Mario Cindrić and Tina Čepo contributed equally to this work.
Accelerated on-column lysine derivatization and cysteine methylation by imidazole reaction in a deuterated environment for enhanced product ion analysis†
Article first published online: 30 JAN 2006
Copyright © 2006 John Wiley & Sons, Ltd.
Rapid Communications in Mass Spectrometry
Volume 20, Issue 4, pages 694–702, 28 February 2006
How to Cite
Cindrić, M., Čepo, T., Škrlin, A., Vuletić, M. and Bindila, L. (2006), Accelerated on-column lysine derivatization and cysteine methylation by imidazole reaction in a deuterated environment for enhanced product ion analysis. Rapid Commun. Mass Spectrom., 20: 694–702. doi: 10.1002/rcm.2359
- Issue published online: 30 JAN 2006
- Article first published online: 30 JAN 2006
- Manuscript Revised: 26 DEC 2005
- Manuscript Accepted: 26 DEC 2005
- Manuscript Received: 1 SEP 2005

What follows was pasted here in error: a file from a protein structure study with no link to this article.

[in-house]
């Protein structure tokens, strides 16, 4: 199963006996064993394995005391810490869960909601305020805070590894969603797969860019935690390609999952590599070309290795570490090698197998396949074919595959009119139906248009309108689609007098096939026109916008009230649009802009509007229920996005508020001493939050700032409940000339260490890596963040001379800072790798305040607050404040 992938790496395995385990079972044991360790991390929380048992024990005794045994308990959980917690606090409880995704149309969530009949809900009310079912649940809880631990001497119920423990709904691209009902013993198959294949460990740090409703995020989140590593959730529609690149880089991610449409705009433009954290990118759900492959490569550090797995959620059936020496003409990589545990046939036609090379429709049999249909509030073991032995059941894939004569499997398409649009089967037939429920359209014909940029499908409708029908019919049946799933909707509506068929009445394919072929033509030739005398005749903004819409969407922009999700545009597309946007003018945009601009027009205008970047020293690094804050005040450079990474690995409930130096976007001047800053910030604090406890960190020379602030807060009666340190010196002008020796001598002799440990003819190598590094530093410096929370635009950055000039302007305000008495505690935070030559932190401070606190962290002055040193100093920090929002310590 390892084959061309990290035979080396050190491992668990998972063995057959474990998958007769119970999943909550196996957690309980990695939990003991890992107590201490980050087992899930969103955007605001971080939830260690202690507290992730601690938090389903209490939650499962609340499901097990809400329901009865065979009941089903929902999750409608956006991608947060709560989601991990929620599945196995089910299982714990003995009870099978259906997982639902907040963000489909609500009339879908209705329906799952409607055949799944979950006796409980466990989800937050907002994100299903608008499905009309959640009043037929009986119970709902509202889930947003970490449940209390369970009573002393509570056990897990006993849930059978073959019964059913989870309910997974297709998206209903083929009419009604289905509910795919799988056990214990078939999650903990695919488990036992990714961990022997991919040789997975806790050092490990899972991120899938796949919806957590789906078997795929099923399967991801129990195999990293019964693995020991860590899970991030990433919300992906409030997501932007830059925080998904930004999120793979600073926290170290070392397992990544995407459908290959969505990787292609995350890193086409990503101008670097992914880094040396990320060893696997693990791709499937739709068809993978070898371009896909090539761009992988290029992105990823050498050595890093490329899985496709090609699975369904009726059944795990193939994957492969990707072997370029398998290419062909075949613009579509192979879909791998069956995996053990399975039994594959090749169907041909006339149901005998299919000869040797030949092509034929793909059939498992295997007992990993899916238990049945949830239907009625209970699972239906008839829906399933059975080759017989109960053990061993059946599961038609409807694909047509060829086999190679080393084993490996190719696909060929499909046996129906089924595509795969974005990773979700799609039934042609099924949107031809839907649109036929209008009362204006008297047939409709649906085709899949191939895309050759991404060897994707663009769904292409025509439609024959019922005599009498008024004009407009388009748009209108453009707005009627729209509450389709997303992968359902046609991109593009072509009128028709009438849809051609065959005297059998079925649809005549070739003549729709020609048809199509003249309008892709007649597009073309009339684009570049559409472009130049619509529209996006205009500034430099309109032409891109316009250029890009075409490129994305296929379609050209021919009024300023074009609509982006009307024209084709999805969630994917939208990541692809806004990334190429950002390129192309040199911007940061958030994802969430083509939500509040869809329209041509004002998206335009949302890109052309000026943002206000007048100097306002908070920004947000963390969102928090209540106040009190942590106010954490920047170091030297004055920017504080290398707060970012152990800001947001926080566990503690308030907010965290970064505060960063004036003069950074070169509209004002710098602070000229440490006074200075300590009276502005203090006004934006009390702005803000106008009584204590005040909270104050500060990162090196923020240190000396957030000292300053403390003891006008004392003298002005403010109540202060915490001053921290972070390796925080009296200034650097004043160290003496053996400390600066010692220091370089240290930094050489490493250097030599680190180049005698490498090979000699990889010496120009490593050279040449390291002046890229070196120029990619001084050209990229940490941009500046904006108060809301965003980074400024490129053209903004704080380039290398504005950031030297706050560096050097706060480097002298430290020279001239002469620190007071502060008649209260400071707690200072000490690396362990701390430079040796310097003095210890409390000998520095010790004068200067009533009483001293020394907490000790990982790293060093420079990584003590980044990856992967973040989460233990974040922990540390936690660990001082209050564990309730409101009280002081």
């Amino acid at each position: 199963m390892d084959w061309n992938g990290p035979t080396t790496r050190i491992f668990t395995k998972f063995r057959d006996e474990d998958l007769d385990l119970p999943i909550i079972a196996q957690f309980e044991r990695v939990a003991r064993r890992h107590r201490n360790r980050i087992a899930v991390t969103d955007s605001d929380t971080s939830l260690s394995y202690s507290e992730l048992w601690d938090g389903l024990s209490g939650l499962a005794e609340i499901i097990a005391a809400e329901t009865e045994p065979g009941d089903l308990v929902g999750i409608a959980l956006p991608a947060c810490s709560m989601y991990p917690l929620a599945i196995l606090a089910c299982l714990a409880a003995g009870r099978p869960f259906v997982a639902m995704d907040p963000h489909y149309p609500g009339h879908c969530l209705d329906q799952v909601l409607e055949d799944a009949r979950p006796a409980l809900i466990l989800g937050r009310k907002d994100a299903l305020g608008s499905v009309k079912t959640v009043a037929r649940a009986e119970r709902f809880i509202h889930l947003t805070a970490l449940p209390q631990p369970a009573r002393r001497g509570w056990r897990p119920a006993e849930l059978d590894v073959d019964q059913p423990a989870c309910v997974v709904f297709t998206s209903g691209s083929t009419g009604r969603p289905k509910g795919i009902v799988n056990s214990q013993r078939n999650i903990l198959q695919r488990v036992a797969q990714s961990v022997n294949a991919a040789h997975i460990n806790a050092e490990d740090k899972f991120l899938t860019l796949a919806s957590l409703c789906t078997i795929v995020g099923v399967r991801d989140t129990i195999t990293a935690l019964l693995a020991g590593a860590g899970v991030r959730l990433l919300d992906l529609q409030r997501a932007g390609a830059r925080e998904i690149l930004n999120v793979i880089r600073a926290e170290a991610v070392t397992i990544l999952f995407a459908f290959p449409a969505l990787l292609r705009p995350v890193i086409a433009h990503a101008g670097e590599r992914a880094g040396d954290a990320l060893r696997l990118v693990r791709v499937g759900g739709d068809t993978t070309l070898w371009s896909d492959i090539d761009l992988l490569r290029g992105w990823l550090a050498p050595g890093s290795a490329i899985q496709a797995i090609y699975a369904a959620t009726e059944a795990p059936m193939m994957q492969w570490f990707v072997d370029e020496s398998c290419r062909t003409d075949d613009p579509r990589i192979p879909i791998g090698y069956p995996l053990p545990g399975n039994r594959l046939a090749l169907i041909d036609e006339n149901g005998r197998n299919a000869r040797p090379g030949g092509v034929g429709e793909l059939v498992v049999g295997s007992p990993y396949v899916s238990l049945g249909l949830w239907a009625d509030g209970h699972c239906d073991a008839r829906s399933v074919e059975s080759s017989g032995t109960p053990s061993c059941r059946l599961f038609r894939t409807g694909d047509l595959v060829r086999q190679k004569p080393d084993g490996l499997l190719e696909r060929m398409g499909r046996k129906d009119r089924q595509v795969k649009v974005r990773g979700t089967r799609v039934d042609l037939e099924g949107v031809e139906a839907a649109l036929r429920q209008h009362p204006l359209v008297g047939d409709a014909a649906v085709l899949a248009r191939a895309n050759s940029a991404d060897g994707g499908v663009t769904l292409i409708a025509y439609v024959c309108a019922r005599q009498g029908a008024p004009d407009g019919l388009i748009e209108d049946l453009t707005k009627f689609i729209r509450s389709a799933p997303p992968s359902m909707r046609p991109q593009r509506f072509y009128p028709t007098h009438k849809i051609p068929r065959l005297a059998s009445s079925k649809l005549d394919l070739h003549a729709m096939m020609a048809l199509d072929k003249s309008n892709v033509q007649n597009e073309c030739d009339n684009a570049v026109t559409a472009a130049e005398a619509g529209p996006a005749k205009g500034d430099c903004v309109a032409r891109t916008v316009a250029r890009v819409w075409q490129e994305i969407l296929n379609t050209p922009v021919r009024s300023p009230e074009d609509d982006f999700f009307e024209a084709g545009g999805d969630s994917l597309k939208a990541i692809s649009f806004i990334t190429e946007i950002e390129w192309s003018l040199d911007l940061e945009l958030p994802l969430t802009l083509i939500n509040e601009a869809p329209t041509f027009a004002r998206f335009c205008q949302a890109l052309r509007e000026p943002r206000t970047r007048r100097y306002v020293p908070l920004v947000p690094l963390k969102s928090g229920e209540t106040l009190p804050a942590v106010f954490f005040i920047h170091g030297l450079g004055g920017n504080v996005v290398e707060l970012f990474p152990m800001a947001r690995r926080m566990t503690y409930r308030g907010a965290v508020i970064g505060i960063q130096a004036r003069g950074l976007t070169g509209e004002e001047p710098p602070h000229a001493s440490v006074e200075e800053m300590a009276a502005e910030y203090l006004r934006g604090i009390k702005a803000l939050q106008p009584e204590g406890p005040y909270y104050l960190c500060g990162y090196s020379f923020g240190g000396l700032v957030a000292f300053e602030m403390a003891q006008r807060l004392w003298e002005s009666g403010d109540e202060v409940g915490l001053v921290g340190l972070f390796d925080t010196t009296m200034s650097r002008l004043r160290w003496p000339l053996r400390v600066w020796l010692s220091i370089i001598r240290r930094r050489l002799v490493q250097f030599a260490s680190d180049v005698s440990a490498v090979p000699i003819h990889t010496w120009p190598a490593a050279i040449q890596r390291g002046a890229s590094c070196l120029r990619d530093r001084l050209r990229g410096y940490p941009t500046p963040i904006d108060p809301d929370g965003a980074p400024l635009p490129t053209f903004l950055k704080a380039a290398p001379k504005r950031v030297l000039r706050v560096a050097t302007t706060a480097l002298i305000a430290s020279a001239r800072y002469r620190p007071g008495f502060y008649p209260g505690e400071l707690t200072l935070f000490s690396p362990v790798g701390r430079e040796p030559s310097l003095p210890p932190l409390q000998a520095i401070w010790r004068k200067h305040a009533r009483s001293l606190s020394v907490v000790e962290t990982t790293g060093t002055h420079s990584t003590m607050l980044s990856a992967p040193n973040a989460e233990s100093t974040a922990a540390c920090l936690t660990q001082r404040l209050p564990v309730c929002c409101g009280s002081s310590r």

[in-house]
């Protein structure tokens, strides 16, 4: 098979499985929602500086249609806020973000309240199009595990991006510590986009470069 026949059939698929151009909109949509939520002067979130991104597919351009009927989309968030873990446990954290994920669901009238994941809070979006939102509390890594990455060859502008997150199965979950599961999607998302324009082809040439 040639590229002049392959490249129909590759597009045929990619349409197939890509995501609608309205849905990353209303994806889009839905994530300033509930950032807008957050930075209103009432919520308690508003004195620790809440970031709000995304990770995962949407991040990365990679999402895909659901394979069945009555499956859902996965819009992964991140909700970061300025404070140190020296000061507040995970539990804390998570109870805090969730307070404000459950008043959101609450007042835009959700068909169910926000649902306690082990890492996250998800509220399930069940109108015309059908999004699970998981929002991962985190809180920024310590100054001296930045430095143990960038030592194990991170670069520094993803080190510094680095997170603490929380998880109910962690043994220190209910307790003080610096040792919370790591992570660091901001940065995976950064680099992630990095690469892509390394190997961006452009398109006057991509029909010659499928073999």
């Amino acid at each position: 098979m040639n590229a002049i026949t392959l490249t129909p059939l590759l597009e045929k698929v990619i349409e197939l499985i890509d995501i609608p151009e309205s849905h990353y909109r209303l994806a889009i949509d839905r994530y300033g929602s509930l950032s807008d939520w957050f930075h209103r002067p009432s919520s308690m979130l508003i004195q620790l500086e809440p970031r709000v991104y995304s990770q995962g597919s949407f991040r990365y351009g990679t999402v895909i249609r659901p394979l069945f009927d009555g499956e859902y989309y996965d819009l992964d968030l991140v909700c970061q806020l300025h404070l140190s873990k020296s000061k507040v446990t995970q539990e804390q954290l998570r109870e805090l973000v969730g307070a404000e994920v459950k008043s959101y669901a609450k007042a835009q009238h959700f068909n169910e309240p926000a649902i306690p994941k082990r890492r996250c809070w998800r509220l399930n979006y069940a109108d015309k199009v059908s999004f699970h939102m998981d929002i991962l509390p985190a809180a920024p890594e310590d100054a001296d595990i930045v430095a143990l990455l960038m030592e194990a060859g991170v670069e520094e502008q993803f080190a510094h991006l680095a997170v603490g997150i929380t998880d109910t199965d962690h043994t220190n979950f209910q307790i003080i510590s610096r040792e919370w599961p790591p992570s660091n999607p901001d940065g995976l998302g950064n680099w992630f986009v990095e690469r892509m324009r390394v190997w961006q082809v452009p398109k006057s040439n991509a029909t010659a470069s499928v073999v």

The combination of separation techniques and mass spectrometry (MS) for peptide investigation allows superior sensitivity of detection and richer fragmentation data than available by direct MS analysis of a complex mixture. In this regard, liquid chromatography (LC) coupled to electrospray ionization (ESI) and matrix-assisted laser desorption/ionization (MALDI) MS have evolved as versatile analytical tools in proteomics. Very often, however, the product ion mass spectrum is either incomplete or overfilled with ions, thus making sequence analysis difficult. Here we report overall ion intensity improvement of C-terminal lysine-containing peptides from Lys-C digest by on-column derivatization of lysines with 2-methoxy-4,5-dihydro-1H-imidazole. The method is simple, fast and exhibits 100% efficiency of the reaction. Additionally, post-source decay carried out on derivatized peptides gave rise almost exclusively to y-series ion formation, at 100% sequence coverage and high intensity. The novelty of the method resides in the side reaction of this derivatization process, namely the methylation of cysteines. This facilitates the estimation of the disulfide bridge position in a protein and the fragmentation of cysteine-containing peptide fragments. Additionally, by using this derivatization procedure, the loss of peptides, their degradation and/or oxidation, usually occurring in digest alkylation procedures, is greatly minimized. The new on-column derivatization protocol is designed to be carried out on C18 Spin Tubes or Cleanup C18 Pipette Tips. We observed that use of buffered D2O solvent prevented unwanted oxidation and degradation reactions with respect to the stationary phase. This may be due to the fact that a deuteron is less polar than a proton, and thus the bonded silica stationary phase saturated with deuterons does not affect the reaction between ε-amino or cysteine thiol groups and 2-methoxy-4,5-dihydro-1H-imidazole. Complete tagging of the peptides by on-column reaction could be obtained when using D2O, as compared to water-based reaction. Methylation of cysteine residues was enhanced when β-mercaptoethanol was added in the reactant solution. Copyright © 2006 John Wiley & Sons, Ltd.